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Several different directors have helmed Star Wars films — and they don’t always look at the franchise in the same way. For example, one Star Wars director sees the franchise as a form of religion. Another Star Wars director dislikes the idea of the franchise being viewed as a religion — even though he worked religious elements into the saga. 

George Lucas and J. J. Abrams in front of a black background
George Lucas and J. J. Abrams | Barry King/WireImage

What Daisy Ridley revealed about J. J. Abrams’ attitude toward ‘Star Wars’

In a 2019 interview with The Guardian, Daisy Ridley discussed getting the role of Rey in the sequel trilogy. She mentioned what J. J. Abrams told her when she won the role. “This is not a role in a movie. This is a religion for people. It changes things on a level that is inconceivable.”

What George Lucas said about the franchise and religion

Abrams’ words make sense given how Star Wars means so much to so many. However, Lucas probably said he doesn’t like the idea of entertainment taking religion’s place. In a 1999 interview with Time, Bill Moyers told Lucas some young people look to films for guidance instead of the Bible. Lucas wasn’t pleased.

A trailer for A New Hope

“Well, I hope that doesn’t end up being the course this whole thing takes, because I think there’s definitely a place for organized religion,” Lucas said. “I would hate to find ourselves in a completely secular world where entertainment was passing for some kind of religious experience.”  In addition, Lucas said he didn’t view the saga as “profoundly religious.” Although Lucas didn’t want movies to take the place of religion, he hoped Star Wars would inspire people to be spiritual.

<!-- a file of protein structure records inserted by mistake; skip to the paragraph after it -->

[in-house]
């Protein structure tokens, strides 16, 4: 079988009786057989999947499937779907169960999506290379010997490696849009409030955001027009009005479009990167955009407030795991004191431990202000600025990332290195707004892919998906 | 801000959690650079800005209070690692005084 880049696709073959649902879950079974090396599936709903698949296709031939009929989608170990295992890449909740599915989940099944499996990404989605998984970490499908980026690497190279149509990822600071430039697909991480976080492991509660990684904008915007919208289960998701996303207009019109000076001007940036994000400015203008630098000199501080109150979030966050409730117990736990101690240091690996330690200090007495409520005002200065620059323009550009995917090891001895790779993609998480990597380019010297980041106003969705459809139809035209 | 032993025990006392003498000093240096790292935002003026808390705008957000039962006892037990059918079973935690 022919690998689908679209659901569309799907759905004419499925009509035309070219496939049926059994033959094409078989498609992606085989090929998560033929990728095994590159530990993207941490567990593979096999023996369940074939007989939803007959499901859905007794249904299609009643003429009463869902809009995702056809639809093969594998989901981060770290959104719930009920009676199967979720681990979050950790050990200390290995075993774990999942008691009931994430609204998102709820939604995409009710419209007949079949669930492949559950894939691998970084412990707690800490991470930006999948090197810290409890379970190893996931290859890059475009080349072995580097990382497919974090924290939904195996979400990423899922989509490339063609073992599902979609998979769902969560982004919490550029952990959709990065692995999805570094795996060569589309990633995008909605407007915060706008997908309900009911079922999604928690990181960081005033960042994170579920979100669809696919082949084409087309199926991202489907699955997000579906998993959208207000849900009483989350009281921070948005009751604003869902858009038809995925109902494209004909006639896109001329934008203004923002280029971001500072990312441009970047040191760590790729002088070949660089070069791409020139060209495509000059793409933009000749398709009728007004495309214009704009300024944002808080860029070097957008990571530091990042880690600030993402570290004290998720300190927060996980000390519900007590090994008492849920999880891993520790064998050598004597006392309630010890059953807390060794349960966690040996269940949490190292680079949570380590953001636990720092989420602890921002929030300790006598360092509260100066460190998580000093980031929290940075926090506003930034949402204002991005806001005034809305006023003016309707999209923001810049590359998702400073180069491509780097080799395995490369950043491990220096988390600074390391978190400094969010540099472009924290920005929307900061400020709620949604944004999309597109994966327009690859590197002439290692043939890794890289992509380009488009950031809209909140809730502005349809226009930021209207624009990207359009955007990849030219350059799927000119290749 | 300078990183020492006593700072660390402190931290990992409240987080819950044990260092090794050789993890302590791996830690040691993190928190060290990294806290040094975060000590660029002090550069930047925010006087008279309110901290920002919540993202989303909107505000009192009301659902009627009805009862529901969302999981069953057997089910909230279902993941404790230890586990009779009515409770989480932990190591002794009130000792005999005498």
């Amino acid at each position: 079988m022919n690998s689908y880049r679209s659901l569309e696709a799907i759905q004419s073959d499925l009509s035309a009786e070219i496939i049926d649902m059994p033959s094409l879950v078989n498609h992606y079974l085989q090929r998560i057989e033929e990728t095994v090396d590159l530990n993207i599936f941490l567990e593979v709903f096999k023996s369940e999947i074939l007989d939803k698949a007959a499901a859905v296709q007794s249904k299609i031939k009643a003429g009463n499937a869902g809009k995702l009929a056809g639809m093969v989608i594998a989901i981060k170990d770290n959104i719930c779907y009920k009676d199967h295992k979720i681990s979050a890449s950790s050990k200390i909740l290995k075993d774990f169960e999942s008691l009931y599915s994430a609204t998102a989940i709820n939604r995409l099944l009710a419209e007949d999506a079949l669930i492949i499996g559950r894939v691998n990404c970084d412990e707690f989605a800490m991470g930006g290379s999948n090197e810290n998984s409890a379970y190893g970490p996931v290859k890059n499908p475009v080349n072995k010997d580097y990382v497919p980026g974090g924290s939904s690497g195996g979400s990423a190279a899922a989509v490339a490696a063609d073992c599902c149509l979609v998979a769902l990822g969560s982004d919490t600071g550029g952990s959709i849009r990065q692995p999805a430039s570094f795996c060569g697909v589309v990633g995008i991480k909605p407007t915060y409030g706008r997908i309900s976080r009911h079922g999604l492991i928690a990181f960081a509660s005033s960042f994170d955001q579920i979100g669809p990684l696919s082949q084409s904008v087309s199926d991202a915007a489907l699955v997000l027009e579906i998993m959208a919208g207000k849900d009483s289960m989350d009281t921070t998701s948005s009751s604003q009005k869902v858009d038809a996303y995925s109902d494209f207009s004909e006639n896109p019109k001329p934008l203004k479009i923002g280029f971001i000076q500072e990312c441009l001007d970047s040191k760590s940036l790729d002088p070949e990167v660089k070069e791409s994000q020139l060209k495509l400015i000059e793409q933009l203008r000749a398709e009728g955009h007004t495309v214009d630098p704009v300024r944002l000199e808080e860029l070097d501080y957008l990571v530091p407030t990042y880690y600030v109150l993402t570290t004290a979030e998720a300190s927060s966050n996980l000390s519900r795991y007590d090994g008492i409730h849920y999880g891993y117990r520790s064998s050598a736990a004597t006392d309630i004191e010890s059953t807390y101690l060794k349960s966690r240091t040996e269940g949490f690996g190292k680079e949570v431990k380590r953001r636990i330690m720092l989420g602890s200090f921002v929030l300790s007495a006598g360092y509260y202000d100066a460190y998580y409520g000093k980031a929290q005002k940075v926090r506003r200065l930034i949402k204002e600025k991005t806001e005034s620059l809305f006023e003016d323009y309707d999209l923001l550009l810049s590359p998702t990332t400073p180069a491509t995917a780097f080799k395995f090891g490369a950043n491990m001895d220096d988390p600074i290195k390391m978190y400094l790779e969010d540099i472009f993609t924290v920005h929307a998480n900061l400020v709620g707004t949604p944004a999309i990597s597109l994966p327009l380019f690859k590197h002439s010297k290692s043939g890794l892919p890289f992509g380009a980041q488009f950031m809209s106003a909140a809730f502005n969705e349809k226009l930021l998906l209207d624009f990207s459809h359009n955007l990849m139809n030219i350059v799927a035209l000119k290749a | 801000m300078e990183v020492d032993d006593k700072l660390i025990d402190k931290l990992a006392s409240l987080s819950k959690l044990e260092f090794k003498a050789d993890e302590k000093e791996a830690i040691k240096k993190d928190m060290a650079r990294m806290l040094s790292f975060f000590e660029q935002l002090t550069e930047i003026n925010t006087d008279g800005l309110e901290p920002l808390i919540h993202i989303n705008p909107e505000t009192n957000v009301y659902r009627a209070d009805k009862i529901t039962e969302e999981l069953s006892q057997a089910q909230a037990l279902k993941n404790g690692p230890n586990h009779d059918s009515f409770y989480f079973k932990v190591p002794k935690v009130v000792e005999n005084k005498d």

Lucas said he “put the Force into the movie in order to try to awaken a certain kind of spirituality in young people–more a belief in God than a belief in any particular religious system,” Lucas revealed. “I wanted to make it so that young people would begin to ask questions about the mystery. Not having enough interest in the mysteries of life to ask the question, ‘Is there a God or is there not a God?’–that is for me the worst thing that can happen.” It’s not clear if the saga inspires people to seek God.

A trailer for The Empire Strikes Back

‘Star Wars’: Why George Lucas Decided Not to Make Darth Maul Female

How religion inspired a galaxy far, far away

In addition, Lucas revealed he took some inspiration from religious narratives while writing Star Wars. For example, he said stories about Jesus Christ and Gautama Buddha facing temptation influenced the scenes in Star Wars where Darth Vader tempts Luke Skywalker. It’s easy to see Christian references elsewhere in the saga. For example, Anakin Skywalker is conceived supernaturally a la the virgin birth of Jesus and Darth Maul bears more than a passing resemblance to the devil. 

Abrams has been accused of borrowing too liberally from Lucas’ Star Wars films. However, he actually has a different understanding of the franchise. Abrams and Lucas know how to entertain audiences — even if they have different attitudes about Star Wars being a religion.